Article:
As a member of Komen’s Scientific Advisory Board, the Komen Advocates in Science Steering Committee, a long-time, passionate breast cancer advocate and a survivor, I am excited to be a part of an organization committed to ending ALL breast cancer. Komen will not shy away from this complicated question.  For the sake of those living with metastatic disease and everyone who has ever been touched by breast cancer, please join us in our mission to end this disease once and for all!

    If you’d like to listen to the webinar or view the slides, click here.

  • Fabulous Four Strike Against Breast Cancer

    Four women from four different states, with one major thing in common – they are all breast cancer survivors. Oh, and one more thing – they all love to bowl! Kathy, Barb, Kristal and Shannon are the inspirational winners of the 2014 Fabulous Four Contest, an essay contest launched by Bowl for the Cure®. Now in its 14th year, Bowl for the Cure® was created through a partnership between Susan G. Komen and the United States Bowling Congress (USBC), and has raised more than $10 million to date to support the fight against breast cancer.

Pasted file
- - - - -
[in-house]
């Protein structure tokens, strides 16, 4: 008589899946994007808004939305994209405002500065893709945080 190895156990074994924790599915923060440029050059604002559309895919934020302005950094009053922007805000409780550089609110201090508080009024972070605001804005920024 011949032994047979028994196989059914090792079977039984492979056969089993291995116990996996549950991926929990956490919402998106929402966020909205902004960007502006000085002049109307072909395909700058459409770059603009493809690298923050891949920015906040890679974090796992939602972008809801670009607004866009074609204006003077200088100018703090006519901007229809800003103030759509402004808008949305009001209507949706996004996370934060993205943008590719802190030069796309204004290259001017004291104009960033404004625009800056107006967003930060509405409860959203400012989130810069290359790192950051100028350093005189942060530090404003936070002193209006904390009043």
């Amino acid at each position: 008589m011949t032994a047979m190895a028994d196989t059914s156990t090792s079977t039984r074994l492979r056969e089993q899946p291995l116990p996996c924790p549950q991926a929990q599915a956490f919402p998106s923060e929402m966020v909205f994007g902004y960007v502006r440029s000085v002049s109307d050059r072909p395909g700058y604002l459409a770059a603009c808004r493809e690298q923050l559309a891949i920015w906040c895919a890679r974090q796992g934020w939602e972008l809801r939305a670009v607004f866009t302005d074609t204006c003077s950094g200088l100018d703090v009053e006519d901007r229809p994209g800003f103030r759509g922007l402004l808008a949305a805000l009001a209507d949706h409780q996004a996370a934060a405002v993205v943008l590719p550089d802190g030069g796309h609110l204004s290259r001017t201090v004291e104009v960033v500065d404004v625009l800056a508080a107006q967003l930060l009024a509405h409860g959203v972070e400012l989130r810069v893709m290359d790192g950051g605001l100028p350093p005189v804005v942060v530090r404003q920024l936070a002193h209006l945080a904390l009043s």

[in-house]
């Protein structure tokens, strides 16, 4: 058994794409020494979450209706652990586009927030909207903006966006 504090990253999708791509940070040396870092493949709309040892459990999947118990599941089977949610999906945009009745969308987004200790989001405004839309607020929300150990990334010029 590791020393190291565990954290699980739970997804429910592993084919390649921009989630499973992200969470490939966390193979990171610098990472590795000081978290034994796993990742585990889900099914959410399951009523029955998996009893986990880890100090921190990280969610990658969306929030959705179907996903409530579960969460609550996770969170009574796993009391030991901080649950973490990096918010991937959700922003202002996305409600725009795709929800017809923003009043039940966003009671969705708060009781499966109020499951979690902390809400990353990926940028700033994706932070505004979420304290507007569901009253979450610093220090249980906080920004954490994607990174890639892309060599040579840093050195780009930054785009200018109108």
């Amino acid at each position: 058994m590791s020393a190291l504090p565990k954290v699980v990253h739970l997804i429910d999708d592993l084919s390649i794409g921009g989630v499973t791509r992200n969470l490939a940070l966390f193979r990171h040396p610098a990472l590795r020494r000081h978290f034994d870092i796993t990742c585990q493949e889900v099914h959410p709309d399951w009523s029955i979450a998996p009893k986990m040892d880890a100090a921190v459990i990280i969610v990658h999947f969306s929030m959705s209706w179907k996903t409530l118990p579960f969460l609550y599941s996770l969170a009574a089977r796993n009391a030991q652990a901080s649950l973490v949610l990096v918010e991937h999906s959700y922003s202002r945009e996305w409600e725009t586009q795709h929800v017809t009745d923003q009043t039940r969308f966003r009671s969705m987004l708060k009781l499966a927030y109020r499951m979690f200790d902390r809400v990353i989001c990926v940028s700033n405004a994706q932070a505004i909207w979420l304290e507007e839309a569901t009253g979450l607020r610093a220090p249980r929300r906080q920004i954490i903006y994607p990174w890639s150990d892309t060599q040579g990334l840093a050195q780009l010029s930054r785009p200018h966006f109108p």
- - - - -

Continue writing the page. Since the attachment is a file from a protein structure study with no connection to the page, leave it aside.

Four inspiring women were chosen from a nationwide pool of applicants to experience the once-in-a-lifetime trip. It was a week that the four ladies will never forget. Not as bowlers, and definitely not as breast cancer survivors. They started their five-day trip in Dallas, where they toured Komen’s Global Headquarters – and we at Komen got to celebrate them.

    From there, the ladies were whisked to the International Bowling Campus (IBC) in Arlington, TX, where they toured the International Bowling Museum and Hall of Fame, and received a really special opportunity – a bowling lesson from Team USA coaches. Then it was off to Reno, Nevada, where they were part of the opening ceremonies at the Women’s Championships, and bowled at the team event as the Fabulous Four.  Watch highlights from their five-day adventure.

    Meet the winners

    We at Komen were so inspired by these four women:

    Shannon Thompson & her daughters

    Shannon Thompson – Spring Creek, NV – Shannon was diagnosed at the age of 34, with three small children. She didn’t let it keep her down – “rocking the bald head,” she fundraised not for herself, but for Komen, because she wanted to help prevent anyone else having to go through what she did.

    Kristal Kelly – Smithfield, NC – Kristal’s mom died of breast cancer at the age of 45; eleven years to the day she lost her mother, Kristal received her own breast cancer diagnosis. Since then, she has lost other family members to breast cancer, and volunteers with organizations fighting to eradicate the disease.